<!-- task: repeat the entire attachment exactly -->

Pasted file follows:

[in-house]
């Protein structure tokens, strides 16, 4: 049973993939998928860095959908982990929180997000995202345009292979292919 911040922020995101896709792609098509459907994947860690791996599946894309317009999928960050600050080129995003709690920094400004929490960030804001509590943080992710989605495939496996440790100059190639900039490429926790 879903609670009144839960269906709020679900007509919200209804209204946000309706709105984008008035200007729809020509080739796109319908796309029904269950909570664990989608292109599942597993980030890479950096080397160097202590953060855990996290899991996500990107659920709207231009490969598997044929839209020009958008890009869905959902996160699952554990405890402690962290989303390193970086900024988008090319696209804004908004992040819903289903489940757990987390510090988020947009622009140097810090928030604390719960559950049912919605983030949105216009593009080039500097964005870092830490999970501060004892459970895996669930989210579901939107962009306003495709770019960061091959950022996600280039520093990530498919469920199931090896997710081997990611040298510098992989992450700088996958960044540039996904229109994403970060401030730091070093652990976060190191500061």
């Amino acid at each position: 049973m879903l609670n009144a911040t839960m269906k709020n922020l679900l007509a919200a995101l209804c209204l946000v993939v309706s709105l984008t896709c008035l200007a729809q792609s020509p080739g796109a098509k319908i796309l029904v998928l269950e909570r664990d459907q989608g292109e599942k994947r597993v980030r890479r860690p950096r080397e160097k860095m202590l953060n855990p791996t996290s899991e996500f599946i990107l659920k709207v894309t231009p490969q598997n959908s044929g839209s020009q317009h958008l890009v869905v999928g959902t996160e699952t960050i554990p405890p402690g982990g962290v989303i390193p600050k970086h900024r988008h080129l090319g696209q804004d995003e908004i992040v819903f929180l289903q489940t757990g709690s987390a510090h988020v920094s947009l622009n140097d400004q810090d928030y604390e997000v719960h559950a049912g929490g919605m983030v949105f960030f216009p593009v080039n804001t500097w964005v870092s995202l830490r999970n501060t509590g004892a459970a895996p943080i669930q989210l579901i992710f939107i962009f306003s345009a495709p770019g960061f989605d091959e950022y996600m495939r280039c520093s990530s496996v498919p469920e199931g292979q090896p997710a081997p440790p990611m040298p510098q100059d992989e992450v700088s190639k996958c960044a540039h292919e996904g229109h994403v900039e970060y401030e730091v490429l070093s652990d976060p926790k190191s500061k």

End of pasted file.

[in-house]
């Protein structure tokens, strides 16, 4: 049973993939998928860095959908982990929180997000995202345009292979292919 911040922020995101896709792609098509459907994947860690791996599946894309317009999928960050600050080129995003709690920094400004929490960030804001509590943080992710989605495939496996440790100059190639900039490429926790 879903609670009144839960269906709020679900007509919200209804209204946000309706709105984008008035200007729809020509080739796109319908796309029904269950909570664990989608292109599942597993980030890479950096080397160097202590953060855990996290899991996500990107659920709207231009490969598997044929839209020009958008890009869905959902996160699952554990405890402690962290989303390193970086900024988008090319696209804004908004992040819903289903489940757990987390510090988020947009622009140097810090928030604390719960559950049912919605983030949105216009593009080039500097964005870092830490999970501060004892459970895996669930989210579901939107962009306003495709770019960061091959950022996600280039520093990530498919469920199931090896997710081997990611040298510098992989992450700088996958960044540039996904229109994403970060401030730091070093652990976060190191500061």
């Amino acid at each position: 049973m879903l609670n009144a911040t839960m269906k709020n922020l679900l007509a919200a995101l209804c209204l946000v993939v309706s709105l984008t896709c008035l200007a729809q792609s020509p080739g796109a098509k319908i796309l029904v998928l269950e909570r664990d459907q989608g292109e599942k994947r597993v980030r890479r860690p950096r080397e160097k860095m202590l953060n855990p791996t996290s899991e996500f599946i990107l659920k709207v894309t231009p490969q598997n959908s044929g839209s020009q317009h958008l890009v869905v999928g959902t996160e699952t960050i554990p405890p402690g982990g962290v989303i390193p600050k970086h900024r988008h080129l090319g696209q804004d995003e908004i992040v819903f929180l289903q489940t757990g709690s987390a510090h988020v920094s947009l622009n140097d400004q810090d928030y604390e997000v719960h559950a049912g929490g919605m983030v949105f960030f216009p593009v080039n804001t500097w964005v870092s995202l830490r999970n501060t509590g004892a459970a895996p943080i669930q989210l579901i992710f939107i962009f306003s345009a495709p770019g960061f989605d091959e950022y996600m495939r280039c520093s990530s496996v498919p469920e199931g292979q090896p997710a081997p440790p990611m040298p510098q100059d992989e992450v700088s190639k996958c960044a540039h292919e996904g229109h994403v900039e970060y401030e730091v490429l070093s652990d976060p926790k190191s500061k």